TD Workshop – Mindfulness in Teaching

Yesterday (30th October 2019), I delivered a workshop at the ELTC called Mindfulness in Teaching.

I started by asking participants to articulate how they were feeling, what emotions they could notice and what sensations they could feel in their bodies. Then we did a quick meditation (the one that I normally use at the start of my classes with students at USIC). Then I asked them again how they felt, to notice the difference.

The outline of my session was as follows:

What is Mindfulness?

I asked everyone (I say everyone, there were three attendees plus the other TD coordinator!) in pairs to discuss what they understood from the term mindfulness and then shared a definition taken from Emma Reynolds’s recent webinar on Mindfulness for Macmillan Education:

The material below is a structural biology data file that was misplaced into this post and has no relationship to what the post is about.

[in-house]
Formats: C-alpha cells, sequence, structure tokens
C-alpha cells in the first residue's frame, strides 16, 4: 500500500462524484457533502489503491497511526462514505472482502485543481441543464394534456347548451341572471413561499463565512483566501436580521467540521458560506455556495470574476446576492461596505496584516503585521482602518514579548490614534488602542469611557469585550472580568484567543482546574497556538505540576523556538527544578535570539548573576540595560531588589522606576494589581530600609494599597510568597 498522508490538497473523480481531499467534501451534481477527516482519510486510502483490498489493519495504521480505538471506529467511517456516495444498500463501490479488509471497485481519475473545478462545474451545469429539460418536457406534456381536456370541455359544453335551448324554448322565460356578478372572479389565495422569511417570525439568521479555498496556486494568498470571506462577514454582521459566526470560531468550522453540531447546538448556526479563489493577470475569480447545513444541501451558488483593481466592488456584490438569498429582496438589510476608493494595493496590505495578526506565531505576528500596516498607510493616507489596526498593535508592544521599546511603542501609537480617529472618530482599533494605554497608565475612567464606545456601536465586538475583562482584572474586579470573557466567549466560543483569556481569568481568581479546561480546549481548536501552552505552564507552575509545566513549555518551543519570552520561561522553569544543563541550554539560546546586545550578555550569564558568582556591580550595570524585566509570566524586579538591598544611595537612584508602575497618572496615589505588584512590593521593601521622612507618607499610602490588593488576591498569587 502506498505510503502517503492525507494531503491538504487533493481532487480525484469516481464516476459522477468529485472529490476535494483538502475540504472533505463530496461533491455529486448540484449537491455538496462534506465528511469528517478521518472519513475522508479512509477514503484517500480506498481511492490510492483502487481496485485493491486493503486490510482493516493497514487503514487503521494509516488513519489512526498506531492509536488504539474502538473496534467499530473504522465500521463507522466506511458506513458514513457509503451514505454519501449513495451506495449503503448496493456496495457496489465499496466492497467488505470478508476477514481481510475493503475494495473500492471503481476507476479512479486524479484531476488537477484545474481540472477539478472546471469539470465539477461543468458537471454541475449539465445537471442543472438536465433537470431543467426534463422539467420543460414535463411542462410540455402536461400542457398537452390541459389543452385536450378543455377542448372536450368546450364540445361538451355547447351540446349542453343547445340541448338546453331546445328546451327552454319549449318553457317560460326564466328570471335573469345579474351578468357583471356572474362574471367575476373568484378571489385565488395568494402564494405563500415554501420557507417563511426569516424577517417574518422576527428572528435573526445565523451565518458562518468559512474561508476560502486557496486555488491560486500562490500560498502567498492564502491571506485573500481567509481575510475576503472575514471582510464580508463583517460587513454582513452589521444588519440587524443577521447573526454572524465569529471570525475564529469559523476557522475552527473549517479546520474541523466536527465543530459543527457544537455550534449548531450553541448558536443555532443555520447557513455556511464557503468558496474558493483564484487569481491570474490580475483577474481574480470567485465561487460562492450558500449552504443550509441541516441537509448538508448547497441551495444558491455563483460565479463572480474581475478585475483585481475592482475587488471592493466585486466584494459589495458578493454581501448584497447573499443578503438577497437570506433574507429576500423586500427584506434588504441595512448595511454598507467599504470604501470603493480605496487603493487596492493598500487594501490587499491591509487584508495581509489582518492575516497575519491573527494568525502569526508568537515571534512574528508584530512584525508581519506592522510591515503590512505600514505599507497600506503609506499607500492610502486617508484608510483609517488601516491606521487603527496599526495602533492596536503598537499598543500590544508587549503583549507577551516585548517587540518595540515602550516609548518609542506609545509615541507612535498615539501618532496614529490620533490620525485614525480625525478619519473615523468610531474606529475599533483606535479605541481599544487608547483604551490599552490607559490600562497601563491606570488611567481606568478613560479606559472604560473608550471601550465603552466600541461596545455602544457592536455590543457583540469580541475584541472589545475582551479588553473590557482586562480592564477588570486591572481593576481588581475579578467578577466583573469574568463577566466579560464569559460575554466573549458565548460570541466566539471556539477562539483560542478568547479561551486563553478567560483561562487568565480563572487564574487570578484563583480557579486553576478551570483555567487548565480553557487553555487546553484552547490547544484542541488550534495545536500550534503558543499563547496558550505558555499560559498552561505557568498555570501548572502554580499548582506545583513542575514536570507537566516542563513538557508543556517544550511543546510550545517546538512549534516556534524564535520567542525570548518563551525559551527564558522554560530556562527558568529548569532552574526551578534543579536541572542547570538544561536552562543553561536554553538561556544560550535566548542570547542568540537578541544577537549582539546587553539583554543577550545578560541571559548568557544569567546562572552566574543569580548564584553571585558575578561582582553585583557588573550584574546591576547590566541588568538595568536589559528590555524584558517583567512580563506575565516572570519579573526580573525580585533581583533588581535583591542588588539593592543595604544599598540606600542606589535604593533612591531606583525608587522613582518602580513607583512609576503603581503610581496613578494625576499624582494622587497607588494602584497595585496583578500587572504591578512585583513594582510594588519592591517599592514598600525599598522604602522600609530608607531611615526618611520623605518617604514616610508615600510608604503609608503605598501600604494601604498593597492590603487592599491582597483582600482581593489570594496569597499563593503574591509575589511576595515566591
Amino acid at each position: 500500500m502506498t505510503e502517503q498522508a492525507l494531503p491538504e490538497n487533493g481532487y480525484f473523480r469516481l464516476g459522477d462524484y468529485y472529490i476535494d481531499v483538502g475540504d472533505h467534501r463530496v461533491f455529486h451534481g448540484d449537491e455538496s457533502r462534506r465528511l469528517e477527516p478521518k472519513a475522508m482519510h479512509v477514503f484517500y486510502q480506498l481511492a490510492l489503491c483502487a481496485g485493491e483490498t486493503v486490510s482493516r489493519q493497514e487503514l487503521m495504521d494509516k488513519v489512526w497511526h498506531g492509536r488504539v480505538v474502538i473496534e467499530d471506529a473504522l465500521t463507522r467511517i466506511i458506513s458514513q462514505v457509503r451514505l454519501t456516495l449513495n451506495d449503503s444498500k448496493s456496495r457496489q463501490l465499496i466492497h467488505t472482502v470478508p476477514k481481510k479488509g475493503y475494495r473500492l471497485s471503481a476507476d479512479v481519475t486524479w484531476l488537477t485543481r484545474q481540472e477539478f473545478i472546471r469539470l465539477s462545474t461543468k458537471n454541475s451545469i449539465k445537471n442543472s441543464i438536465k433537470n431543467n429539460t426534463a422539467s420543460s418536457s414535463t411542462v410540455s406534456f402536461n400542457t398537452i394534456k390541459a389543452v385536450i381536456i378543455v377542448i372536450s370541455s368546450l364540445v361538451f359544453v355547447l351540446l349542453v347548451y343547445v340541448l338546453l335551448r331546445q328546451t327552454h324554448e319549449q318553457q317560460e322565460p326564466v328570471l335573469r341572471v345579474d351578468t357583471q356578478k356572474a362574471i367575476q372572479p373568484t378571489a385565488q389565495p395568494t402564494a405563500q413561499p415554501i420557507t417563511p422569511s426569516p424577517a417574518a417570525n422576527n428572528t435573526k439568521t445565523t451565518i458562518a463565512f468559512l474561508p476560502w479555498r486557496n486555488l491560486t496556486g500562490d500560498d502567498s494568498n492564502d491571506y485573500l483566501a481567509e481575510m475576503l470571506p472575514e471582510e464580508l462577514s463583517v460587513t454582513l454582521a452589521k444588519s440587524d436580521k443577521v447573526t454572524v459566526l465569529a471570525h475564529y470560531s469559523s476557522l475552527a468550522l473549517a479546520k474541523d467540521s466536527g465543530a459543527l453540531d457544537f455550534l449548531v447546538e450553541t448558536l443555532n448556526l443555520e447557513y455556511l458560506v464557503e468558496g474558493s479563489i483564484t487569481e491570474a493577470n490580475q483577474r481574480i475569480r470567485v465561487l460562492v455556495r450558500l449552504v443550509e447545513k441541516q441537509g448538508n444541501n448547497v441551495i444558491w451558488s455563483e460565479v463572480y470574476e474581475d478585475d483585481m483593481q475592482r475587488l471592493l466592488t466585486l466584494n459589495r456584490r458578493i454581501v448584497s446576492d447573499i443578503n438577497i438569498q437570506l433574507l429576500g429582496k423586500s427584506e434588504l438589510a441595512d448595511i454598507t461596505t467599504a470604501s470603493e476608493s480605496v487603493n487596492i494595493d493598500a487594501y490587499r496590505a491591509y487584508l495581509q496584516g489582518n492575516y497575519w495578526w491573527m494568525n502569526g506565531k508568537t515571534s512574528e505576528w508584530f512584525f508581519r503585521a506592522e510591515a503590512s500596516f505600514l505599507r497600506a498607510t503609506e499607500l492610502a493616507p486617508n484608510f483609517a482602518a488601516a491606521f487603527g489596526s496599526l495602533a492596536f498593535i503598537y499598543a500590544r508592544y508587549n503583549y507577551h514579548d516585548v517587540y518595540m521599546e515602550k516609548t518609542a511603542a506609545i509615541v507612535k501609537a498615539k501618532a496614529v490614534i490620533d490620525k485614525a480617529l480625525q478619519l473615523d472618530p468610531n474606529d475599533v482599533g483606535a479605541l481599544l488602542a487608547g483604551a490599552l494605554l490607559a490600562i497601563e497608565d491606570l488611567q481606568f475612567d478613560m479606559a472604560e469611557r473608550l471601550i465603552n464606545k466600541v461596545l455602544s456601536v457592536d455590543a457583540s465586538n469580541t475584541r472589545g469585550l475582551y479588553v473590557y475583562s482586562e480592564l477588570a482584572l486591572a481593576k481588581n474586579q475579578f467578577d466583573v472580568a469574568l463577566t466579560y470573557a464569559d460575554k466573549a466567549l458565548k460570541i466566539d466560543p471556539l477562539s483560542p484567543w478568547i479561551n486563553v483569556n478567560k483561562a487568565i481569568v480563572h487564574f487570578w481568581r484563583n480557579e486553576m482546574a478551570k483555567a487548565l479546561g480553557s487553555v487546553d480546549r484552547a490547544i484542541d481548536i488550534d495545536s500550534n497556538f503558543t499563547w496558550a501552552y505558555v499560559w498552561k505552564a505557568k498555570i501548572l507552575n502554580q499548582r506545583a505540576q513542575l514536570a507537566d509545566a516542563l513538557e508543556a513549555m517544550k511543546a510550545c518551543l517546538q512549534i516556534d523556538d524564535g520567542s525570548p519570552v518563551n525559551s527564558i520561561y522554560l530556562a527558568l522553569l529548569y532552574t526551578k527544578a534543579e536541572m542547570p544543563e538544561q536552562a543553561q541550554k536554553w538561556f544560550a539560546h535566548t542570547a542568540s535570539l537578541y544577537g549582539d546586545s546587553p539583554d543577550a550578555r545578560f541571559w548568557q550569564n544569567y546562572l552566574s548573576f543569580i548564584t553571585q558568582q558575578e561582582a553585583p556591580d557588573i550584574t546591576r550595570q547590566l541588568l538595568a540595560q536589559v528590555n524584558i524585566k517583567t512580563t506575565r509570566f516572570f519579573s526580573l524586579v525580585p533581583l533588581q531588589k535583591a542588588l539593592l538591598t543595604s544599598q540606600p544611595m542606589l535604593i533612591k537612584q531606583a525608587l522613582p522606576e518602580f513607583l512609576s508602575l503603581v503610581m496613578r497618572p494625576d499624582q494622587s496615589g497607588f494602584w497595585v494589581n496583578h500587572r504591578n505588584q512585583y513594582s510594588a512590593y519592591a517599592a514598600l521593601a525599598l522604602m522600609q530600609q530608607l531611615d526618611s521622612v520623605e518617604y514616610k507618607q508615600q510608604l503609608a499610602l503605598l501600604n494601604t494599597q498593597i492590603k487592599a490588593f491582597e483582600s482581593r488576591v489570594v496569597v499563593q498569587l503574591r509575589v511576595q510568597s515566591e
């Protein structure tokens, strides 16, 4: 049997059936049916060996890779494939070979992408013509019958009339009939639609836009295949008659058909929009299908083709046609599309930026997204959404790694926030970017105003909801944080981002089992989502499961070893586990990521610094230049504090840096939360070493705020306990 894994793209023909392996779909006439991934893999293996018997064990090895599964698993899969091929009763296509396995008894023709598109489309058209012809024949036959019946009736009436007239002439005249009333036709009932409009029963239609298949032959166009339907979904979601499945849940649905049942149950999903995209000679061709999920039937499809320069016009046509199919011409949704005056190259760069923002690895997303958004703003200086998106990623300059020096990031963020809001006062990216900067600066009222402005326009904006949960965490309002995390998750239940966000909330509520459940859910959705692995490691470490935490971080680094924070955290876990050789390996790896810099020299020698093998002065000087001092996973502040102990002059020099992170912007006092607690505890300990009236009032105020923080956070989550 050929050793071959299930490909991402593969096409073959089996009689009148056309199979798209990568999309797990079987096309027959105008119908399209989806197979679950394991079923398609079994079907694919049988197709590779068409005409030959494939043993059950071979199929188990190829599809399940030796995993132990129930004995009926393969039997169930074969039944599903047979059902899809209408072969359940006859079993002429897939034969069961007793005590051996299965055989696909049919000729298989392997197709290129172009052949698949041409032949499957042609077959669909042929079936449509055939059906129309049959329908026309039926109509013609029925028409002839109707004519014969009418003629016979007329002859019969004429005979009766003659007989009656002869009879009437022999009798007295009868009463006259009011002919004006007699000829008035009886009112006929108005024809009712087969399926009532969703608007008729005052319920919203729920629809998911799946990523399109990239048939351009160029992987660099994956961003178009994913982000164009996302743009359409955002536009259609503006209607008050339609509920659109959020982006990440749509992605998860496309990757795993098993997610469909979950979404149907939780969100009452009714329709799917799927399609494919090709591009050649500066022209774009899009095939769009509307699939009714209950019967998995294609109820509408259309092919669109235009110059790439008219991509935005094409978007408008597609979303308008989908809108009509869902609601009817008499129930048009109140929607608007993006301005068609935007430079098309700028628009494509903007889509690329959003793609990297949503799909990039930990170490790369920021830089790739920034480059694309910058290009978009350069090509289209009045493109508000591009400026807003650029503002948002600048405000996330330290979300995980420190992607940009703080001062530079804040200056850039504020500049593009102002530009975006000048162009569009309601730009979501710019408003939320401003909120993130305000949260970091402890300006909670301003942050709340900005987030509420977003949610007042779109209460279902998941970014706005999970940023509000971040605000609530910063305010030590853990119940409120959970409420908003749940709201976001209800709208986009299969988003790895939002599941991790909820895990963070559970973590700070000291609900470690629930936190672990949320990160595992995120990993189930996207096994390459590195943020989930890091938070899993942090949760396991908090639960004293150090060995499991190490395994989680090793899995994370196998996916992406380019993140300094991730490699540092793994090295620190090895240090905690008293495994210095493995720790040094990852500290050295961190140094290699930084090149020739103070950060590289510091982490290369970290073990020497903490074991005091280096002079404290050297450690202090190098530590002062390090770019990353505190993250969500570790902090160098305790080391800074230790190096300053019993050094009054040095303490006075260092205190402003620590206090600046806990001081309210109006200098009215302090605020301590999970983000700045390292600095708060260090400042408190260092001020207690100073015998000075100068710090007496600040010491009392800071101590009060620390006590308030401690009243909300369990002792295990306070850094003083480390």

“Mindfulness is being aware of what you are doing, whilst you are doing it, without judgement.”

(The ‘without judgement’ bit is important, as you can be very aware of what you are doing when you are resenting every moment, which is not mindfulness!)

Why use it ourselves?

I gave this equation as the basis for my explanation:

“Stress management + greater enjoyment = better wellbeing”